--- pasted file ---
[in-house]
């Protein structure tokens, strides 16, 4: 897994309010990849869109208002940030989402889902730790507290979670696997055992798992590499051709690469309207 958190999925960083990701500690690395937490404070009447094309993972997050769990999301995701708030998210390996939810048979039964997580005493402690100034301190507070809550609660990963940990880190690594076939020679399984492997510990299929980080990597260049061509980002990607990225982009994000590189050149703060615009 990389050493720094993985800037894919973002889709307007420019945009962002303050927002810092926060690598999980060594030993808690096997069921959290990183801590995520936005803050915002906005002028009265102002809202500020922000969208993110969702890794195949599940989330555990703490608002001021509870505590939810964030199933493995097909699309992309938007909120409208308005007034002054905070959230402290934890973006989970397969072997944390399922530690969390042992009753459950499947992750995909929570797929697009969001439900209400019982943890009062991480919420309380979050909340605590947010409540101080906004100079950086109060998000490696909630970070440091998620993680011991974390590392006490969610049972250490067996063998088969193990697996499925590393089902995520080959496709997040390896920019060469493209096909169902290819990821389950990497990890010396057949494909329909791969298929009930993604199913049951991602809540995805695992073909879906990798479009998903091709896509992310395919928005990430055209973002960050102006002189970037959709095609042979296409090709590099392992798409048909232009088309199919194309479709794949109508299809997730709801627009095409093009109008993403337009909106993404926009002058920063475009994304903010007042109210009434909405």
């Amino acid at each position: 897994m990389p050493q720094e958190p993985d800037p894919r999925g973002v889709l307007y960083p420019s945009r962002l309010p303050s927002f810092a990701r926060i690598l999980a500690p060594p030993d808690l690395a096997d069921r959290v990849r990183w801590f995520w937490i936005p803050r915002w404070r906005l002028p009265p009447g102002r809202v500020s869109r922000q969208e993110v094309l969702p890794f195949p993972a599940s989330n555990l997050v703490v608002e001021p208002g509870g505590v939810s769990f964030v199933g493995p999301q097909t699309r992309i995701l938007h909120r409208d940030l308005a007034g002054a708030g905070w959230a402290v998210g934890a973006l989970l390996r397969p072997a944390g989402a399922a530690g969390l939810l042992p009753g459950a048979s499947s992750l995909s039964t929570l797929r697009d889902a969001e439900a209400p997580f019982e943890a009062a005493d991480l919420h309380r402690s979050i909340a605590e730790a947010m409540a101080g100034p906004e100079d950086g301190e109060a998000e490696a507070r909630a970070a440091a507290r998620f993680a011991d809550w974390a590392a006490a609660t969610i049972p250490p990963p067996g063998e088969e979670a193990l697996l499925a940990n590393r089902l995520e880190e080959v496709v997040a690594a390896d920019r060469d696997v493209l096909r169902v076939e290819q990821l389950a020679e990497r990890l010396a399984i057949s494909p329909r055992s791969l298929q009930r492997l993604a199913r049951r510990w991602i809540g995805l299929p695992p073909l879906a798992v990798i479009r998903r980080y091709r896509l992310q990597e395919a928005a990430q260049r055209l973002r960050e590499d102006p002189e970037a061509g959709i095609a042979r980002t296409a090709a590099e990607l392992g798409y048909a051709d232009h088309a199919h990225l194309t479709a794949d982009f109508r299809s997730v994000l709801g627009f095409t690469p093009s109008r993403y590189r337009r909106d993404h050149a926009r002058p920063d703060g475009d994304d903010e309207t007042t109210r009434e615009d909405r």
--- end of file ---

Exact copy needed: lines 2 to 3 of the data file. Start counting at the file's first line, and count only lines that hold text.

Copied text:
């Protein structure tokens, strides 16, 4: 897994309010990849869109208002940030989402889902730790507290979670696997055992798992590499051709690469309207 958190999925960083990701500690690395937490404070009447094309993972997050769990999301995701708030998210390996939810048979039964997580005493402690100034301190507070809550609660990963940990880190690594076939020679399984492997510990299929980080990597260049061509980002990607990225982009994000590189050149703060615009 990389050493720094993985800037894919973002889709307007420019945009962002303050927002810092926060690598999980060594030993808690096997069921959290990183801590995520936005803050915002906005002028009265102002809202500020922000969208993110969702890794195949599940989330555990703490608002001021509870505590939810964030199933493995097909699309992309938007909120409208308005007034002054905070959230402290934890973006989970397969072997944390399922530690969390042992009753459950499947992750995909929570797929697009969001439900209400019982943890009062991480919420309380979050909340605590947010409540101080906004100079950086109060998000490696909630970070440091998620993680011991974390590392006490969610049972250490067996063998088969193990697996499925590393089902995520080959496709997040390896920019060469493209096909169902290819990821389950990497990890010396057949494909329909791969298929009930993604199913049951991602809540995805695992073909879906990798479009998903091709896509992310395919928005990430055209973002960050102006002189970037959709095609042979296409090709590099392992798409048909232009088309199919194309479709794949109508299809997730709801627009095409093009109008993403337009909106993404926009002058920063475009994304903010007042109210009434909405």
């Amino acid at each position: 897994m990389p050493q720094e958190p993985d800037p894919r999925g973002v889709l307007y960083p420019s945009r962002l309010p303050s927002f810092a990701r926060i690598l999980a500690p060594p030993d808690l690395a096997d069921r959290v990849r990183w801590f995520w937490i936005p803050r915002w404070r906005l002028p009265p009447g102002r809202v500020s869109r922000q969208e993110v094309l969702p890794f195949p993972a599940s989330n555990l997050v703490v608002e001021p208002g509870g505590v939810s769990f964030v199933g493995p999301q097909t699309r992309i995701l938007h909120r409208d940030l308005a007034g002054a708030g905070w959230a402290v998210g934890a973006l989970l390996r397969p072997a944390g989402a399922a530690g969390l939810l042992p009753g459950a048979s499947s992750l995909s039964t929570l797929r697009d889902a969001e439900a209400p997580f019982e943890a009062a005493d991480l919420h309380r402690s979050i909340a605590e730790a947010m409540a101080g100034p906004e100079d950086g301190e109060a998000e490696a507070r909630a970070a440091a507290r998620f993680a011991d809550w974390a590392a006490a609660t969610i049972p250490p990963p067996g063998e088969e979670a193990l697996l499925a940990n590393r089902l995520e880190e080959v496709v997040a690594a390896d920019r060469d696997v493209l096909r169902v076939e290819q990821l389950a020679e990497r990890l010396a399984i057949s494909p329909r055992s791969l298929q009930r492997l993604a199913r049951r510990w991602i809540g995805l299929p695992p073909l879906a798992v990798i479009r998903r980080y091709r896509l992310q990597e395919a928005a990430q260049r055209l973002r960050e590499d102006p002189e970037a061509g959709i095609a042979r980002t296409a090709a590099e990607l392992g798409y048909a051709d232009h088309a199919h990225l194309t479709a794949d982009f109508r299809s997730v994000l709801g627009f095409t690469p093009s109008r993403y590189r337009r909106d993404h050149a926009r002058p920063d703060g475009d994304d903010e309207t007042t109210r009434e615009d909405r």